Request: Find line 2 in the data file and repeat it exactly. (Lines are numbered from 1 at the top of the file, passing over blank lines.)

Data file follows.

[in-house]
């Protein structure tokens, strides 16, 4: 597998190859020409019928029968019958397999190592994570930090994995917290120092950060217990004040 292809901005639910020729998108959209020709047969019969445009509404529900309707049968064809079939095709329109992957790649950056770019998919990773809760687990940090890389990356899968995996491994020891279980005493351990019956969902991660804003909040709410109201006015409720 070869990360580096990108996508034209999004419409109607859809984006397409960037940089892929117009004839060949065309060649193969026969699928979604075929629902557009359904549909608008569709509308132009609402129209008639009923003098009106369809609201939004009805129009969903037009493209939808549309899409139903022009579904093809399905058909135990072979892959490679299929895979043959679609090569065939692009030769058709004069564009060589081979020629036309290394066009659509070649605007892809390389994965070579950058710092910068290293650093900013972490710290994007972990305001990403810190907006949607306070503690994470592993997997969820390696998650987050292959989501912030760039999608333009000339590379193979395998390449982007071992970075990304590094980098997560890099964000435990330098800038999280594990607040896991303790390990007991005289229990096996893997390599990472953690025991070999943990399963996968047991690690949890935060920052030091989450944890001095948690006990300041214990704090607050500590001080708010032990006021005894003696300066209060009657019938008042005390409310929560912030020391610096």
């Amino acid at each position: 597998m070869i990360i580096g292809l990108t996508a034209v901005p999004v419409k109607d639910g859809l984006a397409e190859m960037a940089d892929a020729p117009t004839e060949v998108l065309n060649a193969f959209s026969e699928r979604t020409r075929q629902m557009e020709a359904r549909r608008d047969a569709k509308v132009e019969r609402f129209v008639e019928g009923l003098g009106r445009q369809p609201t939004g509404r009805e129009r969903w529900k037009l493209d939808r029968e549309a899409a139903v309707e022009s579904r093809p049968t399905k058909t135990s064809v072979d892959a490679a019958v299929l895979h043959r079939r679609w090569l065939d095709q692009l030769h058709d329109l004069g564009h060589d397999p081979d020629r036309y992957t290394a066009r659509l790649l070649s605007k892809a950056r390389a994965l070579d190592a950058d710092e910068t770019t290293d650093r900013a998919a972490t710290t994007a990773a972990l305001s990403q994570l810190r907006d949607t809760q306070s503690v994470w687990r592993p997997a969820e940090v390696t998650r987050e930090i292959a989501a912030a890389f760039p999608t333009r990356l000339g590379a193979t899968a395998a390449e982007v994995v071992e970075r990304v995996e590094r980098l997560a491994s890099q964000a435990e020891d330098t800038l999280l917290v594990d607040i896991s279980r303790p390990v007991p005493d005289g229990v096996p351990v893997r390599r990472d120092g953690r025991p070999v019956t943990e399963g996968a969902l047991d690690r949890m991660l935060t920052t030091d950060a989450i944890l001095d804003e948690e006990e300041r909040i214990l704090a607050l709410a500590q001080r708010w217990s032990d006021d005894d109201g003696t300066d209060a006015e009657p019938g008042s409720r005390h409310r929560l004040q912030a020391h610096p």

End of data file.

């Protein structure tokens, strides 16, 4: 597998190859020409019928029968019958397999190592994570930090994995917290120092950060217990004040 292809901005639910020729998108959209020709047969019969445009509404529900309707049968064809079939095709329109992957790649950056770019998919990773809760687990940090890389990356899968995996491994020891279980005493351990019956969902991660804003909040709410109201006015409720 070869990360580096990108996508034209999004419409109607859809984006397409960037940089892929117009004839060949065309060649193969026969699928979604075929629902557009359904549909608008569709509308132009609402129209008639009923003098009106369809609201939004009805129009969903037009493209939808549309899409139903022009579904093809399905058909135990072979892959490679299929895979043959679609090569065939692009030769058709004069564009060589081979020629036309290394066009659509070649605007892809390389994965070579950058710092910068290293650093900013972490710290994007972990305001990403810190907006949607306070503690994470592993997997969820390696998650987050292959989501912030760039999608333009000339590379193979395998390449982007071992970075990304590094980098997560890099964000435990330098800038999280594990607040896991303790390990007991005289229990096996893997390599990472953690025991070999943990399963996968047991690690949890935060920052030091989450944890001095948690006990300041214990704090607050500590001080708010032990006021005894003696300066209060009657019938008042005390409310929560912030020391610096």